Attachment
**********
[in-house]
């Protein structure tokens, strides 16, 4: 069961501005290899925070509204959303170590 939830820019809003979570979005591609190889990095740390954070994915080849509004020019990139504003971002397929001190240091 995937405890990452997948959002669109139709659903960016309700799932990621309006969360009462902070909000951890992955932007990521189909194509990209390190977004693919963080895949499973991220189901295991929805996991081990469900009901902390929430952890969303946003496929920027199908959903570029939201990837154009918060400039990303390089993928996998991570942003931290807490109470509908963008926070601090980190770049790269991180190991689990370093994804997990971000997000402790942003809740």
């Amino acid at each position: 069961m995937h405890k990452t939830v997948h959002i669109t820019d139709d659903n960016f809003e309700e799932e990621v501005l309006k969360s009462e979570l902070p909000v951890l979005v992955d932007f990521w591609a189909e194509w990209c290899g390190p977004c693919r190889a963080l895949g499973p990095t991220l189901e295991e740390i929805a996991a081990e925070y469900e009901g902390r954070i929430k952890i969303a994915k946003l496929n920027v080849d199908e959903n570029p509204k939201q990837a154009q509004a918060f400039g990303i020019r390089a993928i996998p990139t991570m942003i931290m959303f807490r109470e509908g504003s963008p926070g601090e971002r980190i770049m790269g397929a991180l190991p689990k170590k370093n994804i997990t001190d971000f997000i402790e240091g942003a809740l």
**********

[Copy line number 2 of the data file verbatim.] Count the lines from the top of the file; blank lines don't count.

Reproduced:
């Protein structure tokens, strides 16, 4: 069961501005290899925070509204959303170590 939830820019809003979570979005591609190889990095740390954070994915080849509004020019990139504003971002397929001190240091 995937405890990452997948959002669109139709659903960016309700799932990621309006969360009462902070909000951890992955932007990521189909194509990209390190977004693919963080895949499973991220189901295991929805996991081990469900009901902390929430952890969303946003496929920027199908959903570029939201990837154009918060400039990303390089993928996998991570942003931290807490109470509908963008926070601090980190770049790269991180190991689990370093994804997990971000997000402790942003809740």